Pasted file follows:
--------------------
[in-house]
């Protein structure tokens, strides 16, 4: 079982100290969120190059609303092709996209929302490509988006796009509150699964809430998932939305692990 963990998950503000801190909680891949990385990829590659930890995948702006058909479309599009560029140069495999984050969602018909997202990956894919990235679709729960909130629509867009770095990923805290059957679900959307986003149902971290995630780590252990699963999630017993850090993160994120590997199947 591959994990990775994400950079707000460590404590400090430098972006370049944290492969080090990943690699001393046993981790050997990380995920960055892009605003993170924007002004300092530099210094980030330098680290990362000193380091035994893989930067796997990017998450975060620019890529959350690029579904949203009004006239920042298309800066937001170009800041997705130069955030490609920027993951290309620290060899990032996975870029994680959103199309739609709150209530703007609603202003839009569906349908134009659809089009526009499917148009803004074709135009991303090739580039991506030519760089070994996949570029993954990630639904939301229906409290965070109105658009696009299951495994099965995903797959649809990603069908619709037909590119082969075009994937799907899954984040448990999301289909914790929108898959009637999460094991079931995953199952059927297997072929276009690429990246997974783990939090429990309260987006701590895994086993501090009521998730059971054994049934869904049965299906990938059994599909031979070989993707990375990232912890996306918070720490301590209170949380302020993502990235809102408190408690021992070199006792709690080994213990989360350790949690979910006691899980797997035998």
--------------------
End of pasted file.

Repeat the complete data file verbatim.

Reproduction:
[in-house]
């Protein structure tokens, strides 16, 4: 079982100290969120190059609303092709996209929302490509988006796009509150699964809430998932939305692990 963990998950503000801190909680891949990385990829590659930890995948702006058909479309599009560029140069495999984050969602018909997202990956894919990235679709729960909130629509867009770095990923805290059957679900959307986003149902971290995630780590252990699963999630017993850090993160994120590997199947 591959994990990775994400950079707000460590404590400090430098972006370049944290492969080090990943690699001393046993981790050997990380995920960055892009605003993170924007002004300092530099210094980030330098680290990362000193380091035994893989930067796997990017998450975060620019890529959350690029579904949203009004006239920042298309800066937001170009800041997705130069955030490609920027993951290309620290060899990032996975870029994680959103199309739609709150209530703007609603202003839009569906349908134009659809089009526009499917148009803004074709135009991303090739580039991506030519760089070994996949570029993954990630639904939301229906409290965070109105658009696009299951495994099965995903797959649809990603069908619709037909590119082969075009994937799907899954984040448990999301289909914790929108898959009637999460094991079931995953199952059927297997072929276009690429990246997974783990939090429990309260987006701590895994086993501090009521998730059971054994049934869904049965299906990938059994599909031979070989993707990375990232912890996306918070720490301590209170949380302020993502990235809102408190408690021992070199006792709690080994213990989360350790949690979910006691899980797997035998």